The Messengers from John the Baptist
2When John the Baptist heard in prison about the things that Christ was doing, he sent some of his disciples to him.3“Tell us,” they asked Jesus, “are you the one John said was going to come, or should we expect someone else?”
4Jesus answered, “Go back and tell John what you are hearing and seeing:5 the blind can see, the lame can walk, those who suffer from dreaded skin diseases are made clean, the deaf hear, the dead are brought back to life, and the Good News is preached to the poor.6How happy are those who have no doubts about me!”
7While John's disciples were leaving, Jesus spoke about him to the crowds: “When you went out to John in the desert, what did you expect to see? A blade of grass bending in the wind?8What did you go out to see? A man dressed up in fancy clothes? People who dress like that live in palaces!9Tell me, what did you go out to see? A prophet? Yes indeed, but you saw much more than a prophet.10 For John is the one of whom the scripture says: ‘God said, I will send my messenger ahead of you to open the way for you.’11I assure you that John the Baptist is greater than anyone who has ever lived. But the one who is least in the Kingdom of heaven is greater than John.
Isaiah 35:1-6a, 10, James 5:7-10
Jesus is in Galilee where he continues to heal, preach, and teach. Meanwhile, in Jerusalem John the Baptist has been imprisoned on the order of King Herod, and he hears reports about the “works of the Messiah.” John realizes his days are numbered and so sends a delegation of his disciples to find his cousin, Jesus.
They have been commissioned to ask Jesus a question: “Are you the one who is to come, or should we look for another?” Why would the Baptist send disciples to ask this question? Did John himself wonder if Jesus was the anointed one of God? What did he hope they would learn?
John the Baptist was just six months older than the Lord. Born into a priestly family, he chose not to serve in the temple but engaged pilgrims crossing the Jordan River on their journey to Jerusalem to offer sacrifices. John and Jesus shared a long association. They most likely saw each other each time the parents of Jesus traveled to Jerusalem for the three pilgrimage feasts of Passover, Pentecost, and Tabernacles. As adults they meet at the baptism site. Jesus is baptized by John before he retreats to the desert of Judea for forty days and nights. Upon his return he is identified by John as “the Lamb of God who takes away the sins of the world,” and John directs the future apostle Andrew and another of his own disciples to leave his company and join themselves to Jesus (John 1:29-40). John knows that Jesus is the Messiah. The voice from heaven at his baptism confirms this.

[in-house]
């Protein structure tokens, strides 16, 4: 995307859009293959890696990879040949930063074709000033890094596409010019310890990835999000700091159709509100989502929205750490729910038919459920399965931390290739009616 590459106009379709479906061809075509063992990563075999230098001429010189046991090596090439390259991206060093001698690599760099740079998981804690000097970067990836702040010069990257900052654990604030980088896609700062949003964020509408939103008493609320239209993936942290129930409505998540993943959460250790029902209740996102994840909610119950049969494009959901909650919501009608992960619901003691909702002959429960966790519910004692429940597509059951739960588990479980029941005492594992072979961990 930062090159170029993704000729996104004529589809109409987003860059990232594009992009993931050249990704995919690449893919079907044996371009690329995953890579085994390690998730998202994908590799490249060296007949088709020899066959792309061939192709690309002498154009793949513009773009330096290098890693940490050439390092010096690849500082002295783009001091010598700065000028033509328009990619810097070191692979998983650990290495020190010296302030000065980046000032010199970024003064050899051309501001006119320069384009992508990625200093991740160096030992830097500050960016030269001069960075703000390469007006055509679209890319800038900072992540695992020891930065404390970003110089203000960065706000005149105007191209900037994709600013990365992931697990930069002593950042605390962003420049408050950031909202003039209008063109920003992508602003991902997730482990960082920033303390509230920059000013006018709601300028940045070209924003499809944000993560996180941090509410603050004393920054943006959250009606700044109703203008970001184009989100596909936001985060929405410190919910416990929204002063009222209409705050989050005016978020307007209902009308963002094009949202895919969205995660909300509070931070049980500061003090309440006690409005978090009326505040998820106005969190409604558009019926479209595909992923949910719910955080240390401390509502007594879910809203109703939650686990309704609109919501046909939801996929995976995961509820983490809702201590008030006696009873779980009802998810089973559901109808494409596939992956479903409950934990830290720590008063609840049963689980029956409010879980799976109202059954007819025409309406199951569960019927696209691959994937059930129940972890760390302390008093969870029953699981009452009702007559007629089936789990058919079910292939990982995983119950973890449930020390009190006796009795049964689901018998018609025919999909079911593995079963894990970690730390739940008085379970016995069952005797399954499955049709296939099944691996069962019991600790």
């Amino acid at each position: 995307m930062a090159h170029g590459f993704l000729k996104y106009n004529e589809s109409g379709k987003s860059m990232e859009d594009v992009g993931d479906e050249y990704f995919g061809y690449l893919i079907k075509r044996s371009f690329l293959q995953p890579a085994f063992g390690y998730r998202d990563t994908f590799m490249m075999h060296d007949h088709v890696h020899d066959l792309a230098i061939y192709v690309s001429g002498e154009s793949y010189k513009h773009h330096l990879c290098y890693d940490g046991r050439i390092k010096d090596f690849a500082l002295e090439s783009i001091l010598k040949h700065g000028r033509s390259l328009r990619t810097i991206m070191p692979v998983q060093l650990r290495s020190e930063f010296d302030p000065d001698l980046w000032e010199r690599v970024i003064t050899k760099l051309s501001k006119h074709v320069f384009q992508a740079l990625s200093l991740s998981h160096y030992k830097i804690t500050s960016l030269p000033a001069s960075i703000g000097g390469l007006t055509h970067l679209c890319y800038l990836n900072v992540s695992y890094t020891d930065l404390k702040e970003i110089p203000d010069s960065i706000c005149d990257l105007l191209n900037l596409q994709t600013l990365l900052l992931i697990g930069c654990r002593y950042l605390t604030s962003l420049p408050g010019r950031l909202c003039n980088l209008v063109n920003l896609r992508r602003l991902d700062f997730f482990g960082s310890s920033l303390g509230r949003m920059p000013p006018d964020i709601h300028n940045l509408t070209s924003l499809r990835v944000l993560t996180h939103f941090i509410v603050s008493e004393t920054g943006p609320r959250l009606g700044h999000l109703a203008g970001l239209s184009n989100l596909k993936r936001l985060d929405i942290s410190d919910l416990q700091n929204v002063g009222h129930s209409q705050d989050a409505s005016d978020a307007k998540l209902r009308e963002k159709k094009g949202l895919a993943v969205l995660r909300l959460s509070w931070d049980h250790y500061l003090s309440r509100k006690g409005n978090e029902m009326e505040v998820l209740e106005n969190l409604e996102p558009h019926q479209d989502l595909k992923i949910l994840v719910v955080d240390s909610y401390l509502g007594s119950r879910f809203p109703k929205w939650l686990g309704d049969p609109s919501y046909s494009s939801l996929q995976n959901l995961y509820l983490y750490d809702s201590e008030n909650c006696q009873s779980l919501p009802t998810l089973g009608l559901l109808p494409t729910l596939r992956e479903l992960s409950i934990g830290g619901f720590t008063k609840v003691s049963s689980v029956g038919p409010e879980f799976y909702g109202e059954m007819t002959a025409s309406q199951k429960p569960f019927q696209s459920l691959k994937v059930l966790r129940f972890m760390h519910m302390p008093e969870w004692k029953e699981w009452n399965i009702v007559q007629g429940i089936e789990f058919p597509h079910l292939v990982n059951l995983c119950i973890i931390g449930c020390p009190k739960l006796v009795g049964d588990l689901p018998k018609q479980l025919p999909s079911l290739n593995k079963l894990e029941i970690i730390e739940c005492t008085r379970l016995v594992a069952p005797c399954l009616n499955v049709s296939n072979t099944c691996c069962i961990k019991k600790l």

It is likely then that these disciples too are sent to encounter Jesus. Jesus greets John’s disciples and sends them back to report that all is well in Galilee. He is doing the work of the Messiah. Jesus reminds them to tell John what they saw and heard. This suggests that they stayed with Jesus for an extended number of days, watching Jesus perform miracles and hearing him preach and teach the growing crowds. Jesus is revealing the kingdom of God; it is breaking forth in Galilee. Blessed (read “honored”) is the one who does not take offense in Jesus and the miracles they witness each day. The disciples of John must have been impressed.